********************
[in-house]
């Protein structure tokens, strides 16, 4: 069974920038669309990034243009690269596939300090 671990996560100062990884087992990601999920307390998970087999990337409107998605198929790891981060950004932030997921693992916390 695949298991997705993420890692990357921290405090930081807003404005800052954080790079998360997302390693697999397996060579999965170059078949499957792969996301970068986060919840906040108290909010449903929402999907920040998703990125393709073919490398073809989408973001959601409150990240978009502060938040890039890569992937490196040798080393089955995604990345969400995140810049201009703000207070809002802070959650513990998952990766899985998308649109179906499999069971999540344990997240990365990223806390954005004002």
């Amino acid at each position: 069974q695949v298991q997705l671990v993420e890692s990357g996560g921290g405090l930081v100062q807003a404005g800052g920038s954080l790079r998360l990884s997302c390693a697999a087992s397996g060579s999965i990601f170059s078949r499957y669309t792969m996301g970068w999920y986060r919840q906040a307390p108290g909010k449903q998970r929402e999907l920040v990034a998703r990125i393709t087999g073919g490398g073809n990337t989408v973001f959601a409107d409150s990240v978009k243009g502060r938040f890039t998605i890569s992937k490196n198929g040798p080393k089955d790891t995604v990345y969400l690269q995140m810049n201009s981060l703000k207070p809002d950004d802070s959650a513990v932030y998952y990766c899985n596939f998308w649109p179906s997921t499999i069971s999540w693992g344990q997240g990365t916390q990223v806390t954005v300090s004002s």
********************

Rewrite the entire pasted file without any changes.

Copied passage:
[in-house]
């Protein structure tokens, strides 16, 4: 069974920038669309990034243009690269596939300090 671990996560100062990884087992990601999920307390998970087999990337409107998605198929790891981060950004932030997921693992916390 695949298991997705993420890692990357921290405090930081807003404005800052954080790079998360997302390693697999397996060579999965170059078949499957792969996301970068986060919840906040108290909010449903929402999907920040998703990125393709073919490398073809989408973001959601409150990240978009502060938040890039890569992937490196040798080393089955995604990345969400995140810049201009703000207070809002802070959650513990998952990766899985998308649109179906499999069971999540344990997240990365990223806390954005004002």
């Amino acid at each position: 069974q695949v298991q997705l671990v993420e890692s990357g996560g921290g405090l930081v100062q807003a404005g800052g920038s954080l790079r998360l990884s997302c390693a697999a087992s397996g060579s999965i990601f170059s078949r499957y669309t792969m996301g970068w999920y986060r919840q906040a307390p108290g909010k449903q998970r929402e999907l920040v990034a998703r990125i393709t087999g073919g490398g073809n990337t989408v973001f959601a409107d409150s990240v978009k243009g502060r938040f890039t998605i890569s992937k490196n198929g040798p080393k089955d790891t995604v990345y969400l690269q995140m810049n201009s981060l703000k207070p809002d950004d802070s959650a513990v932030y998952y990766c899985n596939f998308w649109p179906s997921t499999i069971s999540w693992g344990q997240g990365t916390q990223v806390t954005v300090s004002s």